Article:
In this there are 2 matrices Q and R for noise modelling and they have set them such that displacement error is minimized.
In the Kalman Filter, Q and R (the process noise covariance and the measurement noise covariance, respectively) are not really tunable in the sense that the quoted text implies. They are characterizations of the system which you can measure (or estimate). When the KF is described as optimal it means that it minimizes the variance of its output. It does this by using a balance of the known/predicted state and the newly measured state according to how much noise it thinks there is in each.
The filter will obviously have a different result if you change R, but that implies that you can change the behavior of the sensors (in this case, your accelerometer). The values in R come directly out of the datasheet for your accelerometer for the most part. Where it talks about "RMS noise" (root mean squared) that's the standard deviation (sigma) of the noise in the chip's output. Variance in R is
sigma^2 (or just "mean squared") so you can just square that value and put it on the diagonal of R. Sometimes the datasheet will specify it in terms of something else (e.g. noise per sqrt(Hz)) and you will have to do a calculation first based on how you have configured the chip.
The measurement noise covariance R often has no covarying terms (so all off-diagonal terms are 0) because the noise of all of the sensors is independent. If you had an array of similar sensors (e.g. temperature probes with a breeze wafting across) which were subject to a common disturbance, then you might have covariance. You can always take long measurements from your sensors at idle and directly compute R by hand or with readily available tools like Excel or
The process noise covariance Q is more tricky. This is somewhat of a tunable parameter, but you must keep in mind what it means and what you are representing by setting it. Imagine your system does a predict/update step 100 times a second. Between updates, when you are not looking at your system, it can change. If it can't change (e.g. you measure the compass heading of a sensor anchored in concrete) then your Q can be 0, which reflects the idea that your belief only gets better with time and repeated averaging. If it can change (in your case, move) then you use Q to tell the filter how much to erode its belief in position over the 10ms when you were sleeping.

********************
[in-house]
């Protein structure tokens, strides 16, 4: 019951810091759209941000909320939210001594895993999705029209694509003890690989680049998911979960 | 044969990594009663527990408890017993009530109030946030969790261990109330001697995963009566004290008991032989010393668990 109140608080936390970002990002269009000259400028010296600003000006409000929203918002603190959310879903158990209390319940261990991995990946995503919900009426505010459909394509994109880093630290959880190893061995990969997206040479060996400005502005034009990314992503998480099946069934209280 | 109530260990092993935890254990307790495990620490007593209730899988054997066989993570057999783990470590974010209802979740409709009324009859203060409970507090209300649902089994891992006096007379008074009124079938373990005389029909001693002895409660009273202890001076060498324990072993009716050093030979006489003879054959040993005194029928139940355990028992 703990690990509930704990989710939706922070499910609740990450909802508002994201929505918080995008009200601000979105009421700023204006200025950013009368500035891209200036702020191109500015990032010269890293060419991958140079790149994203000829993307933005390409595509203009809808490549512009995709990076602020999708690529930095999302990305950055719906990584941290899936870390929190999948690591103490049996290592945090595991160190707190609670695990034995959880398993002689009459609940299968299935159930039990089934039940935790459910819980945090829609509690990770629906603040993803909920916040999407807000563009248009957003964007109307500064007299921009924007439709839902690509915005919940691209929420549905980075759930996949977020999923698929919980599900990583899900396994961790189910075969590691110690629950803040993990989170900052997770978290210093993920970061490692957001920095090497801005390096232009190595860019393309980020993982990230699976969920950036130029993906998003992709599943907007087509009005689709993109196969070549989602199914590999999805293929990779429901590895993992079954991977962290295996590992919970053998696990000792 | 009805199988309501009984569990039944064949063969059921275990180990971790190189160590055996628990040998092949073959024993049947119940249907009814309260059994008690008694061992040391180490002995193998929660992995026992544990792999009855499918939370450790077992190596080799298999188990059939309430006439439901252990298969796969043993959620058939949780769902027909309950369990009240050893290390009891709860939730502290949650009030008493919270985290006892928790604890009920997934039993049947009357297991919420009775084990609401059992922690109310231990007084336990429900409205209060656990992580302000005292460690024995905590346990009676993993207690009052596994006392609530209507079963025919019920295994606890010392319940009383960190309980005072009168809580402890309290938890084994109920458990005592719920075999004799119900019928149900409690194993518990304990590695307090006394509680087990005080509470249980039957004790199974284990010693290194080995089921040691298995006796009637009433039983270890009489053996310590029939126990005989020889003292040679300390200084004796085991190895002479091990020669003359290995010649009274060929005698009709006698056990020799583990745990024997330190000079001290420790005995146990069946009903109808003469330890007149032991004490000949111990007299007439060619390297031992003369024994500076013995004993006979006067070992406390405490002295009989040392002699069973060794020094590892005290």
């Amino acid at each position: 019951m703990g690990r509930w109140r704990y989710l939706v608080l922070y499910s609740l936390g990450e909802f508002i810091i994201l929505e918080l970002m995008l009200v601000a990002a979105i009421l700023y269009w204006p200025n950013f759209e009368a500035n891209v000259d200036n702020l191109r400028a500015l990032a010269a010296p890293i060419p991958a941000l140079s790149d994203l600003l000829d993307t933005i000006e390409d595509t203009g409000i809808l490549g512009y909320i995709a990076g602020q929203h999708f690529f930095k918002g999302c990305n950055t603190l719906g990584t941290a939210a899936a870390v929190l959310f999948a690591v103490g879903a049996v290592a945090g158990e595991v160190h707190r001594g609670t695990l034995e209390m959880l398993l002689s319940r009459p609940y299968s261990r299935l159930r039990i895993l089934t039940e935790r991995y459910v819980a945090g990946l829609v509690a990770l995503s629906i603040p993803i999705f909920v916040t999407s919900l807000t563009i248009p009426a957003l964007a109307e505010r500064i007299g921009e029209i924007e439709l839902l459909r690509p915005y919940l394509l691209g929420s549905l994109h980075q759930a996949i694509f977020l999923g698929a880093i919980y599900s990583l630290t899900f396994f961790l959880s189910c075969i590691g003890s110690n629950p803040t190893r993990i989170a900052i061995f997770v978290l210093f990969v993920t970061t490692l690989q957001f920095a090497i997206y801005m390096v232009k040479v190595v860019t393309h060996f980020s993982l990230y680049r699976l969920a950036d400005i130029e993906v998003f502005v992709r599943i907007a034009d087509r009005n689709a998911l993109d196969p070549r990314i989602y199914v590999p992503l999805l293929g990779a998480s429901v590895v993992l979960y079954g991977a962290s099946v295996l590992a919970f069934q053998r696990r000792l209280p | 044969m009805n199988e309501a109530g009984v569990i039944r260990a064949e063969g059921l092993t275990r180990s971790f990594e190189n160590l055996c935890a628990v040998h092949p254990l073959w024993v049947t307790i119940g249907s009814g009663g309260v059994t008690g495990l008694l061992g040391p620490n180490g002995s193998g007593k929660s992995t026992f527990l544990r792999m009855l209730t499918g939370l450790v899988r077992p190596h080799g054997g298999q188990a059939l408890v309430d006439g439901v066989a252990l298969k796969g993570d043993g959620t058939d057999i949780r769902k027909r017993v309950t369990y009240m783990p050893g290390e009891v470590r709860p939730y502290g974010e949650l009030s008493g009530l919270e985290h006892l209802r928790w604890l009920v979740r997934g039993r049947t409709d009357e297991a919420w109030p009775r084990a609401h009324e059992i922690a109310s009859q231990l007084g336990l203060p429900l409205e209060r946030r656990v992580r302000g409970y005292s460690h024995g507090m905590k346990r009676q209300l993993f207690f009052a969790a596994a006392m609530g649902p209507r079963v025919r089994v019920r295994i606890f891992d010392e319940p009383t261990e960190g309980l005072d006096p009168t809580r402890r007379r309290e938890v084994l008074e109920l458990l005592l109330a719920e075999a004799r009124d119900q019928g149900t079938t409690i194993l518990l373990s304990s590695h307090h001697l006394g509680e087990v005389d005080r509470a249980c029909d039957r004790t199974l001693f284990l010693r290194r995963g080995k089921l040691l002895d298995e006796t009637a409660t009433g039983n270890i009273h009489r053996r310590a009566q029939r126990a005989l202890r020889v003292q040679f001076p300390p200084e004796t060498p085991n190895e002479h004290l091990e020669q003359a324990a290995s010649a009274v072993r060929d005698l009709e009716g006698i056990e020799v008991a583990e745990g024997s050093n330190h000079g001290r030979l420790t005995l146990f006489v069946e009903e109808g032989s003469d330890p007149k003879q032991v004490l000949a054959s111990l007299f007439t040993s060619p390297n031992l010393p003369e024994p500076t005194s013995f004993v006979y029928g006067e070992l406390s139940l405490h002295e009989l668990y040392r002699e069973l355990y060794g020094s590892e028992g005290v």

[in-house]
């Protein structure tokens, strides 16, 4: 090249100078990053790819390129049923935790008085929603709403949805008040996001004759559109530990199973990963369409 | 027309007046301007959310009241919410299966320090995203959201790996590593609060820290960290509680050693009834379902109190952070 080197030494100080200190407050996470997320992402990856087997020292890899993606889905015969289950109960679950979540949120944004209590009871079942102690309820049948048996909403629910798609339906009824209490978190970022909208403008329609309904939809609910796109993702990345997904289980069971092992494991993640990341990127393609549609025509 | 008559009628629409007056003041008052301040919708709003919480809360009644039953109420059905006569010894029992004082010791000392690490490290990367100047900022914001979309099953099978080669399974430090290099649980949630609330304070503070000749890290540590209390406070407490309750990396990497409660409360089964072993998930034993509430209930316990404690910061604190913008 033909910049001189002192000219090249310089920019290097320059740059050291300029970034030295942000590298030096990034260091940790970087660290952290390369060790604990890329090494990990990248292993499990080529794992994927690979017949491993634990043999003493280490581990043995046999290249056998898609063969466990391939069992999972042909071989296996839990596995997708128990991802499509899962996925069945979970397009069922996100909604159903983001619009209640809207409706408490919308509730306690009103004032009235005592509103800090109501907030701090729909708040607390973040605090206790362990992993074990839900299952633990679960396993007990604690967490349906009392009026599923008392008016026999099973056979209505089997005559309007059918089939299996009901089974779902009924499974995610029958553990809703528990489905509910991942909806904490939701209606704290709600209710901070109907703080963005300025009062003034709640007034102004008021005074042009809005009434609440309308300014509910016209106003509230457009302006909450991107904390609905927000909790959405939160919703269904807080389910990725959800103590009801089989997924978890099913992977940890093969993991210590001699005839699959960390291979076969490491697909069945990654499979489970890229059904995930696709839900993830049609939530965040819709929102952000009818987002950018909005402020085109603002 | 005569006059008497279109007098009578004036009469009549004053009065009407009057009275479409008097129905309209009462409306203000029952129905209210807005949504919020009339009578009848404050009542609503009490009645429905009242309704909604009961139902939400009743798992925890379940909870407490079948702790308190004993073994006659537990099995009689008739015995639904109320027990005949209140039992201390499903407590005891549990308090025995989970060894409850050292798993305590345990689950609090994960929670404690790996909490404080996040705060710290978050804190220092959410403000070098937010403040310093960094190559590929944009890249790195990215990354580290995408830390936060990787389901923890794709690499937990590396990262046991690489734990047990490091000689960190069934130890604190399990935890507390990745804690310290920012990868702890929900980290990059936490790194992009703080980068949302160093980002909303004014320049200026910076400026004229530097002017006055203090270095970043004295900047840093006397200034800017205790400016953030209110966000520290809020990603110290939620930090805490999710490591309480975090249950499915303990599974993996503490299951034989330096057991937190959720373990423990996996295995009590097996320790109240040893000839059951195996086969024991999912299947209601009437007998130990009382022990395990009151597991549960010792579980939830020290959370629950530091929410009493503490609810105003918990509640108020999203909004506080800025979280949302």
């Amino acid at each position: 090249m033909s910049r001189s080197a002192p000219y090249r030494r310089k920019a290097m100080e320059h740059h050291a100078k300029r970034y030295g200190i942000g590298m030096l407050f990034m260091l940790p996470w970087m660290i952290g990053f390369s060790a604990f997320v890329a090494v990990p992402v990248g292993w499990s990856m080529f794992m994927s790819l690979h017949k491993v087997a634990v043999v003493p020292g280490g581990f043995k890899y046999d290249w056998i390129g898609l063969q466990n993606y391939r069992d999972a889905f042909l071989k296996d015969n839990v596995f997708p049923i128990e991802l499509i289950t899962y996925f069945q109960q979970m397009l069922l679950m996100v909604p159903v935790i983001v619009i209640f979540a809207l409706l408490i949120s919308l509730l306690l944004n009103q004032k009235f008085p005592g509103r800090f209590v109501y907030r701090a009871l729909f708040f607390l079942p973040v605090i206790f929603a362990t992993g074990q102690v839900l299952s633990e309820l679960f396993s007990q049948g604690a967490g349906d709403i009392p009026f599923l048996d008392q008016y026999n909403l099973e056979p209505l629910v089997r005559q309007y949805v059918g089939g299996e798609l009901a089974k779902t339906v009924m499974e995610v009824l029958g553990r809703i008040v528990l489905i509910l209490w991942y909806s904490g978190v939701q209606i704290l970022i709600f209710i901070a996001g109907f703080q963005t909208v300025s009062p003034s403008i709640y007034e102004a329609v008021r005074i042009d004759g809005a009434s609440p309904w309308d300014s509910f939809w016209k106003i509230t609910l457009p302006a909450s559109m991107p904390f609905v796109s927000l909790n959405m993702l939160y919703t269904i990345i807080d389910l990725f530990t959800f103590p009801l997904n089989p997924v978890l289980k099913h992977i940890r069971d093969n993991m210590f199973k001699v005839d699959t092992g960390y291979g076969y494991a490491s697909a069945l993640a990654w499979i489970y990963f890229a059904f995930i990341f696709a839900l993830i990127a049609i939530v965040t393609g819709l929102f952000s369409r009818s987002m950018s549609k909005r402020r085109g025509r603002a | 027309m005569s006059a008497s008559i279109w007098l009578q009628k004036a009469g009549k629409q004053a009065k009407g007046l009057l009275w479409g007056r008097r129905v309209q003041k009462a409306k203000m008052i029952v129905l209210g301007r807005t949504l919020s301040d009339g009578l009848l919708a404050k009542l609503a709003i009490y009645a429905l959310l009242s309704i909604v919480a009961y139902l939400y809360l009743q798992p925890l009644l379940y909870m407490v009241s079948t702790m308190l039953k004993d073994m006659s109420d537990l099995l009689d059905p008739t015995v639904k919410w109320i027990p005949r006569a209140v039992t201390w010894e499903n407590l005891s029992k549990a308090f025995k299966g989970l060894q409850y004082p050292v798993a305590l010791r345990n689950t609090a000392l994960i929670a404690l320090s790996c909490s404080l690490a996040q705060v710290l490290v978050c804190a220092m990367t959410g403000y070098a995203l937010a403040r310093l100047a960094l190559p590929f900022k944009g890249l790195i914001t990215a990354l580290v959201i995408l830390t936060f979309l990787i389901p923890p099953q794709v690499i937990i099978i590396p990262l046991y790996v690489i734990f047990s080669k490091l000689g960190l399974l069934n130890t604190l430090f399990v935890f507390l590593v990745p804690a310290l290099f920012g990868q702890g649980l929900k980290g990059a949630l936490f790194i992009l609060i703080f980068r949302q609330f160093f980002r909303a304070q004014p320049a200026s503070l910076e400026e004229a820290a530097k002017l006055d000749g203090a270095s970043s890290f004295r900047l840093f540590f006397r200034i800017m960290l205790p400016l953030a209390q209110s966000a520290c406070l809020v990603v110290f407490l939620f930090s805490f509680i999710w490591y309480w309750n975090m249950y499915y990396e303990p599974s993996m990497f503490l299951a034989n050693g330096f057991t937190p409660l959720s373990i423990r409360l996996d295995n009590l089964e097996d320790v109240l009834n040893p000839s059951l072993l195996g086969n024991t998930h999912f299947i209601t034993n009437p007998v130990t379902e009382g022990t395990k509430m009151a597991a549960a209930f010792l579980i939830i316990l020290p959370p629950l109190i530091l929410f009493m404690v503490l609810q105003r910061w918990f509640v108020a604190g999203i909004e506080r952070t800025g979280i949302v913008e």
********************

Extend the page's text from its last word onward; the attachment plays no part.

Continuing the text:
The reason that we use covariance matrices and not co-standard-deviation matricies is that variance adds when you add two independent random variables. That's why we can form Q and add it in during the predict step each time. The filter has established some error variance for the state you're trying to estimate, and now something unknown has happened to it which the KF assumes is gaussian noise with covariance Q.
Let's say you think that during the 10ms you are not looking, your tracked object will be within 1mm of where it was last time 68% of the time. This is equivalent to saying that the sigma (or standard deviation) of your position is 1mm. That means the associated variance is
(1mm)^2 (mind your decimal places if your units are meters!). If you are wrong about your assumption then one of two things will happen:
- It actually moves more than that: The filter will lag the position because it will believe its estimate more than the sensor telling it about the larger move.
- It actually moves less than that: Your filter will track with minimal lag, but more noise than necessary will be admitted because more of the measurement is used than necessary.
So you can tune it by moving Q up and down, but the process has some true value for Q which you can measure (for position you would not find the covariance of the position, but the covariance of the deltas in position).
When you represent multiple time derivatives of position (velocity, acceleration, jerk) then they will obviously have co-varying terms (i.e. nonzero values off the diagonal of Q) because you can't have unexpected movement without unexpected velocity and so on. For a position-velocity model it looks like this:
[ 1/3dt^3 1/2dt^2 ]
[ 1/2dt^2 dt ] * q
q is your velocity variance and
dt is the timestep of your filter relative to the units of
q. If you measure it yourself at your own timestep then
q is already in (units/timestep)^2.
For a position-velocity-acceleration model it looks like this:
[ 1/20dt^5 1/8dt^4 1/6dt^3 ]
[ 1/8dt^4 1/3dt^3 1/2dt^2 ] * q
[ 1/6dt^3 1/2dt^2 dt ]
q is acceleration covariance. Both matrices taken from Estimation with Applications to Tracking and Navigation by Bar-Shalom et. al.
Just like R, you can measure Q by measuring known movements (perhaps with some other sensor, or by looking at a video recording of the process and measuring speed).
And finally I should point out that if F, H, Q and R are all constant (which they may not be, e.g. if your timestep varies, or if your object is rotating and you must rotate the accelerometer terms around) then the value of P converges to some fixed value and stays there. The computation of P does not depend at all on your state x or your measurements z, so you can just run the filter for P and figure out what the noise covariance of your filter's output will be, even with no data.